An Employee Died Suddenly But Had Not Updated Their Beneficiary


We recently have had a long time employee with the company die suddenly.  I have never had to handle death benefits before and learned that this employee did not update his beneficiary after his divorce and remarriage.  His ex-wife is still listed as the beneficiary.  His current wife is highly upset with me because of this.  Is there something I can do to let our life insurance carrier know he was divorced and remarried so his current wife can get the benefit?  Did I fail in my duties somehow by not having this updated?


Assuming that this was against the deceased employee’s wishes, it is quite an unfortunate situation.  As the employer, there is nothing you can do about a beneficiary form that has not been updated.  Beneficiary forms are the responsibility of the employee and if an employee fails to complete one, update one, or completes it incorrectly, that is their responsibility, not yours.  Some employees balk at making the change, indicating their will is up to date; however, employees should not assume that state law will revoke early beneficiary designations for company plans and allow a will to prevail.  This is because in the instances of company health and welfare plans, the plans are governed by ERISA.  The Employee Retirement Income Security Act dictates that the plan administrator of these plans must turn over the funds to the beneficiary listed on the forms, no matter if they were remarried or what is listed in the employee’s will.  Many such instances have ended up in court but honestly, there is nothing the employer can do in these situations.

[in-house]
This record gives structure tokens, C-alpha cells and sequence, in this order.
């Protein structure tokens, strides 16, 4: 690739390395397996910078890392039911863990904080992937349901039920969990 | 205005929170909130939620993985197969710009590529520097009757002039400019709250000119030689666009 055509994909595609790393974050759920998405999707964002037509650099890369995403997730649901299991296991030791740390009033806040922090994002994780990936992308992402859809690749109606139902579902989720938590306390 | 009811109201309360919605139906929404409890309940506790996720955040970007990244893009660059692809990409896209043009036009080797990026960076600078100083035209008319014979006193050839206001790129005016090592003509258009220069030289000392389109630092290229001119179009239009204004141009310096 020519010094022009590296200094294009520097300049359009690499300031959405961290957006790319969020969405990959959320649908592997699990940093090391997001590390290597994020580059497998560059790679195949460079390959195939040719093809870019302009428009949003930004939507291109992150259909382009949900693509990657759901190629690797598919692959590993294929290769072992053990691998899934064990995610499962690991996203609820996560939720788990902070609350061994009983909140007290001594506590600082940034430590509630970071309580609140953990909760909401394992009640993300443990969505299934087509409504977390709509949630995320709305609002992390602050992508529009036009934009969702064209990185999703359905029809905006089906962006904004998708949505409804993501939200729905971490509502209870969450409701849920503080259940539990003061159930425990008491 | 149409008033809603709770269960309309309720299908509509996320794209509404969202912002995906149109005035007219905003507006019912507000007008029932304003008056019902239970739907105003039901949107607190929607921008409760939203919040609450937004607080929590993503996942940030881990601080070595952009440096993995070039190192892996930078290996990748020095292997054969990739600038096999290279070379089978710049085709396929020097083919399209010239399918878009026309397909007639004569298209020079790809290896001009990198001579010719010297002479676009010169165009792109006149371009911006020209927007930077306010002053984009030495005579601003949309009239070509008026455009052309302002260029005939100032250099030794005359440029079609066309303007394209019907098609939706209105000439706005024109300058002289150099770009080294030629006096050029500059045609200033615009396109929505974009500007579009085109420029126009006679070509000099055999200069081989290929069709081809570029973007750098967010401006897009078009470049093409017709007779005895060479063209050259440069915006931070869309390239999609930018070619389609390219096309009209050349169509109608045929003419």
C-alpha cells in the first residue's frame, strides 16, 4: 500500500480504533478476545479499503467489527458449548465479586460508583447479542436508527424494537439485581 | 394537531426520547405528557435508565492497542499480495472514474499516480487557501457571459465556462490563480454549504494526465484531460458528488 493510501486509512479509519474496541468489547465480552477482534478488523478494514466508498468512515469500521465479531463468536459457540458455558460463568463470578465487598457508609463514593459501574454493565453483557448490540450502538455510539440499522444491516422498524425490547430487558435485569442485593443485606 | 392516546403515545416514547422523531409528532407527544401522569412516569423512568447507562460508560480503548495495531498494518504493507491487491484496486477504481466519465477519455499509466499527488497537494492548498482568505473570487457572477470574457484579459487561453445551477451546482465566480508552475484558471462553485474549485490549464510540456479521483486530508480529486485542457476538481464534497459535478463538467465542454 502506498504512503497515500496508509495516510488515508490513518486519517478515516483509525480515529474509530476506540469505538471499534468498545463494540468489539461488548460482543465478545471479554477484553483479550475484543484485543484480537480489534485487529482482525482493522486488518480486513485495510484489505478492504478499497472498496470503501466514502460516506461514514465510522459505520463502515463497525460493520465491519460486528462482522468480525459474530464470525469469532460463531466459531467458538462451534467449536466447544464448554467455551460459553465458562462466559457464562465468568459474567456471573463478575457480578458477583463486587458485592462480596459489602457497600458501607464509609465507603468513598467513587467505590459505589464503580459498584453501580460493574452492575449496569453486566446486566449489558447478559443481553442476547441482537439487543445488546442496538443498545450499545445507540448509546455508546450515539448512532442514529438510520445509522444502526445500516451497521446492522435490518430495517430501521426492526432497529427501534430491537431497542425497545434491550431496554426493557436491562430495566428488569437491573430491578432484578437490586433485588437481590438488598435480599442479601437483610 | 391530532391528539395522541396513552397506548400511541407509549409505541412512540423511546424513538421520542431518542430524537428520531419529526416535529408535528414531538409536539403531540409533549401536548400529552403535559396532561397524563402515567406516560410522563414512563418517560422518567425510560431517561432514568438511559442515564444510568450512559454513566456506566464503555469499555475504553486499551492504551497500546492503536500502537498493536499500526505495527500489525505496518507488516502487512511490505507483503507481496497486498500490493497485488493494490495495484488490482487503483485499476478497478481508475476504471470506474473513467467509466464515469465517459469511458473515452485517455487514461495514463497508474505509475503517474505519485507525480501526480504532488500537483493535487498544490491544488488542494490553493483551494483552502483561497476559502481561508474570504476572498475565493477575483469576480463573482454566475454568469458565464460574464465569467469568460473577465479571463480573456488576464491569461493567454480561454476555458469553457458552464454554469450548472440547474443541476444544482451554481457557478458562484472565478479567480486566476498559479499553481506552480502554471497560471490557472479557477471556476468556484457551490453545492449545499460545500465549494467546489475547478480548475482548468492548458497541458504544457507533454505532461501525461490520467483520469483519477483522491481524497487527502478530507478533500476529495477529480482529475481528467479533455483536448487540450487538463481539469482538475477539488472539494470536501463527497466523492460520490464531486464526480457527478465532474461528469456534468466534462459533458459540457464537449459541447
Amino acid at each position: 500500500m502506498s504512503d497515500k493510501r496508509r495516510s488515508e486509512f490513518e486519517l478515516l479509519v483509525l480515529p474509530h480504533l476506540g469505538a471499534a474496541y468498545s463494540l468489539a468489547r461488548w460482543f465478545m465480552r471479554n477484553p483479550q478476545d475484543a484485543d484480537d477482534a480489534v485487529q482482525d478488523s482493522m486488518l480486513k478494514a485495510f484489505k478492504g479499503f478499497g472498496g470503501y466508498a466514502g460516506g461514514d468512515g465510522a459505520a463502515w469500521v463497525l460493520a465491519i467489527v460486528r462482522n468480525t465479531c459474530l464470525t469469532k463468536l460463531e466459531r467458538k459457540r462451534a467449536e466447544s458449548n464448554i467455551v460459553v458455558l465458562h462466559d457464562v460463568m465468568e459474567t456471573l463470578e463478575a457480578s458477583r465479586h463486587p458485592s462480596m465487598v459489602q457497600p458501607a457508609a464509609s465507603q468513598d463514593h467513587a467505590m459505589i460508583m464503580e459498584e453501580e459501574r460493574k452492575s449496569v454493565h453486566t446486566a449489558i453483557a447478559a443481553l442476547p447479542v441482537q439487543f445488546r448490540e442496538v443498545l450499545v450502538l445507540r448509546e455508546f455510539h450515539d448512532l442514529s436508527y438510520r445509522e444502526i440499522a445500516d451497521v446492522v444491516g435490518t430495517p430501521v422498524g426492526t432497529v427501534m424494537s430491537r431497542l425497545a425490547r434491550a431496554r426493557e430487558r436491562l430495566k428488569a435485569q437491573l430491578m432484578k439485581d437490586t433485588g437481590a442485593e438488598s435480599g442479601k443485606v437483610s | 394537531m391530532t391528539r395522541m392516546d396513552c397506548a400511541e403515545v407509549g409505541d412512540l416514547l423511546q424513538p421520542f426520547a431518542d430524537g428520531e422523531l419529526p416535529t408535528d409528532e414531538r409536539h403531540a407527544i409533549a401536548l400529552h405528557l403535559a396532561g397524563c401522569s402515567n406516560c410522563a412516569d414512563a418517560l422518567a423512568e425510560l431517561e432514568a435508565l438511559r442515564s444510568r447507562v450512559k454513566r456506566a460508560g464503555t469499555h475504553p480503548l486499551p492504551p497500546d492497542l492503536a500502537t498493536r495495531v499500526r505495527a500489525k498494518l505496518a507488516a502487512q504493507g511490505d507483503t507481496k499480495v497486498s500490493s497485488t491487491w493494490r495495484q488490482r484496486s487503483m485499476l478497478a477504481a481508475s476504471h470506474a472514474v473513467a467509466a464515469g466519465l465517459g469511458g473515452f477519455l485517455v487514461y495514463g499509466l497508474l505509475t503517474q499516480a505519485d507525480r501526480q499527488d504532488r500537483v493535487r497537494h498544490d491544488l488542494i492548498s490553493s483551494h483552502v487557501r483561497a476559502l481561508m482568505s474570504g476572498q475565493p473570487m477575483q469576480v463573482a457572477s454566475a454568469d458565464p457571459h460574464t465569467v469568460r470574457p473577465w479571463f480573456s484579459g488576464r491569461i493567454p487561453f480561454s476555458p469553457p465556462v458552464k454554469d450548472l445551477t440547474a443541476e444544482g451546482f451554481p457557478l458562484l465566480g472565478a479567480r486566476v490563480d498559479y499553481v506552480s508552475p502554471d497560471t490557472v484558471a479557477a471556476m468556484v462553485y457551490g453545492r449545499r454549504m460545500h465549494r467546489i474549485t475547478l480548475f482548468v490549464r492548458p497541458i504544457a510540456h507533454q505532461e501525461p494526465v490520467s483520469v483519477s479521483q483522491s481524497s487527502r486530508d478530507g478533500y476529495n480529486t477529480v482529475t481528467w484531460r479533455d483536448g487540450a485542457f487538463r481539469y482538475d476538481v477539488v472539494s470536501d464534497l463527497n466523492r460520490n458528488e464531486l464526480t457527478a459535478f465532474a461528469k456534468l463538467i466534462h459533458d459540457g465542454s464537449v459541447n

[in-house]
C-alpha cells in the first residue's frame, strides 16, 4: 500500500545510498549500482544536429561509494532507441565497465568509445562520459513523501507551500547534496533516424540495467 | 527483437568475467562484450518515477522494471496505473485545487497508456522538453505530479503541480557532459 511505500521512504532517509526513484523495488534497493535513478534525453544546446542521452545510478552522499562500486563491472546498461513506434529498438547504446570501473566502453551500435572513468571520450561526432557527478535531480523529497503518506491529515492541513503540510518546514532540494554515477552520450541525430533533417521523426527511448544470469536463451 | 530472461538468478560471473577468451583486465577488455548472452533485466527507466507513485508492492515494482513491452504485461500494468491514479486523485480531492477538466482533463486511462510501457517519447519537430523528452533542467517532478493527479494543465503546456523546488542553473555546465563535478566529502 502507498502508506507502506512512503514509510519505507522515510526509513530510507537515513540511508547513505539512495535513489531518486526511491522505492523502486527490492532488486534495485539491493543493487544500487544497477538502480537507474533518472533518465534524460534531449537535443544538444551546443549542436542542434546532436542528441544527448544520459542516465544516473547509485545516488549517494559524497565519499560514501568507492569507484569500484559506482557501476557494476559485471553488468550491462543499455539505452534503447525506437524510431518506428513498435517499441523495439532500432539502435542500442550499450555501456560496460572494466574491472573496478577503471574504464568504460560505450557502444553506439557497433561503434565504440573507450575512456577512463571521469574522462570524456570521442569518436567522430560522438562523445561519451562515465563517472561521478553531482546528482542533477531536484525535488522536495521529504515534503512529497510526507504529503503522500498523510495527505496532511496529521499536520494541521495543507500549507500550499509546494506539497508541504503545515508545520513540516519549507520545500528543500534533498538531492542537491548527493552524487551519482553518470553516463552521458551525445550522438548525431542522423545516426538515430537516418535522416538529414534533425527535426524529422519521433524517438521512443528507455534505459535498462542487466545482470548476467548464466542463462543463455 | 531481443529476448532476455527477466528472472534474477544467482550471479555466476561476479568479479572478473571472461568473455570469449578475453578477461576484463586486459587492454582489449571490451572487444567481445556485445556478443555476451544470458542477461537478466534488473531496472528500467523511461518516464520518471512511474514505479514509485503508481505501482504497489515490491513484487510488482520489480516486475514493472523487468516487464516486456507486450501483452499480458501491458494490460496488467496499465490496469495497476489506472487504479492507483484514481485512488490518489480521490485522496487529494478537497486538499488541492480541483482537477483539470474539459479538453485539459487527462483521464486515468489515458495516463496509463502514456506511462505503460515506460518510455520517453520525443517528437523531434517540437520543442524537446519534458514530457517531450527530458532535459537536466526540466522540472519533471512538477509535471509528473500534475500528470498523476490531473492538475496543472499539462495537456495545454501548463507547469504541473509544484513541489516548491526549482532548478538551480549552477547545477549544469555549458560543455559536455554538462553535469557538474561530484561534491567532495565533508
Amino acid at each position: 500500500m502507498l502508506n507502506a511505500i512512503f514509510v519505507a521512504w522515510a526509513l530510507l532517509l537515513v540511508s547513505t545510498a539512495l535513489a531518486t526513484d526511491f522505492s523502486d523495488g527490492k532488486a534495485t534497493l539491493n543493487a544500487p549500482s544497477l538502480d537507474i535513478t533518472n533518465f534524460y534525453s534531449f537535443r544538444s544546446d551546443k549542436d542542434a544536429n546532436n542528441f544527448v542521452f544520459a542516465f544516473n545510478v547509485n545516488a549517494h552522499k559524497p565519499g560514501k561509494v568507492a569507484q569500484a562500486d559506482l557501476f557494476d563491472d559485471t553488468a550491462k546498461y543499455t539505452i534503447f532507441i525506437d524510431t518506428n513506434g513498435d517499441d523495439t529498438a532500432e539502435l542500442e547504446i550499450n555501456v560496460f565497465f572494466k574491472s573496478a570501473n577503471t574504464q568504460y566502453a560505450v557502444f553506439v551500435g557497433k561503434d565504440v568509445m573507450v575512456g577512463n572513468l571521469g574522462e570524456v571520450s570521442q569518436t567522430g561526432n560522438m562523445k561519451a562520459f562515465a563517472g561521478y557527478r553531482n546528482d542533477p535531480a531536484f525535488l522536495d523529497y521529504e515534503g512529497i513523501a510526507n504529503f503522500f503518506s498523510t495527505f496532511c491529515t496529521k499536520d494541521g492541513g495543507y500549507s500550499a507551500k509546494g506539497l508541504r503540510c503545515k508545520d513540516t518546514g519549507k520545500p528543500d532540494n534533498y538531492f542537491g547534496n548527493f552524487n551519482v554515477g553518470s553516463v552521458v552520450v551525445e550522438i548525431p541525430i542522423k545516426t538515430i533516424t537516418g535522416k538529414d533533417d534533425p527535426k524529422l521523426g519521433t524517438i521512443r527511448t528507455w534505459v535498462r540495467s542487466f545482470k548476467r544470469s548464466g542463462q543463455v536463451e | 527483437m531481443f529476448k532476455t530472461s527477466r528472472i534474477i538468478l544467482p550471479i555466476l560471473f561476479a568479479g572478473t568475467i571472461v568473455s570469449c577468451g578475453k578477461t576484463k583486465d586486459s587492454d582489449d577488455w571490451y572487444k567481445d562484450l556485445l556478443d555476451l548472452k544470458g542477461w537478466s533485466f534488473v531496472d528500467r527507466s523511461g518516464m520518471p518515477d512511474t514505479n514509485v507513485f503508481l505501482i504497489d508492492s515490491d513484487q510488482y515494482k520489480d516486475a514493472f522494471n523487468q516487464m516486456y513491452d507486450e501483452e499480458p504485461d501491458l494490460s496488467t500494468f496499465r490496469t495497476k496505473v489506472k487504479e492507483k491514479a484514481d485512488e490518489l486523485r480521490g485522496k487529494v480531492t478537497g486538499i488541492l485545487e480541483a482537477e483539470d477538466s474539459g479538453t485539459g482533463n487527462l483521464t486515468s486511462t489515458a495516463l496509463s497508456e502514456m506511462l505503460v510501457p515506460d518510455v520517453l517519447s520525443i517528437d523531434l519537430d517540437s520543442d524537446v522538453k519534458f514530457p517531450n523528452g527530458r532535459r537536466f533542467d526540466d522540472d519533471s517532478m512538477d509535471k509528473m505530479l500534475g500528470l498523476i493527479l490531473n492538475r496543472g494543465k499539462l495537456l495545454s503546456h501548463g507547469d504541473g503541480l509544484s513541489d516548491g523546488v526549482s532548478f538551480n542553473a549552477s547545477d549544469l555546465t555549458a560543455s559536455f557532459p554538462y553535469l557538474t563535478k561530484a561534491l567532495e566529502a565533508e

The Department of Labor issued a document for employers on best practices surrounding beneficiary designations in ERISA sponsored plans.  Although the document is dated (2012), it still contains some best practices on maintaining beneficiary information. This may be helpful for you to help your employees to avoid future situations.

Any financial professional will tell you, it is essential for you to keep your beneficiary information on file and up to date, even for work provided benefits. This would include plans such as company paid life insurance, deferred compensation, and/or retirement accounts through an IRA, a 401(k), or a pension plan.  It is essential for employers to have employees complete a beneficiary form for all of their accounts.  Employers/benefit administrators typically have employees complete these forms upon eligibility but they are never mentioned again.  Employers are encouraged to remind employees during the open enrollment process to make sure their beneficiaries are up to date.  Marriage, Divorce, and Births occur during the employment cycle and many employees forget to update their beneficiary to reflect those changes.  In addition, as a plan administrator, you must also remember to get updated beneficiary forms when you change providers.  Many employers shop around for benefits and make carrier changes.  It is essential that employees complete new beneficiary forms during such changes.

No one wants to deliver the news to a grieving spouse that the employee never updated their beneficiary.  No, it is not an employer’s responsibility BUT if we see our job as assisting in the health and welfare of our employees, reminding them to update their beneficiary is an easy way to do that and to avoid such a situation.

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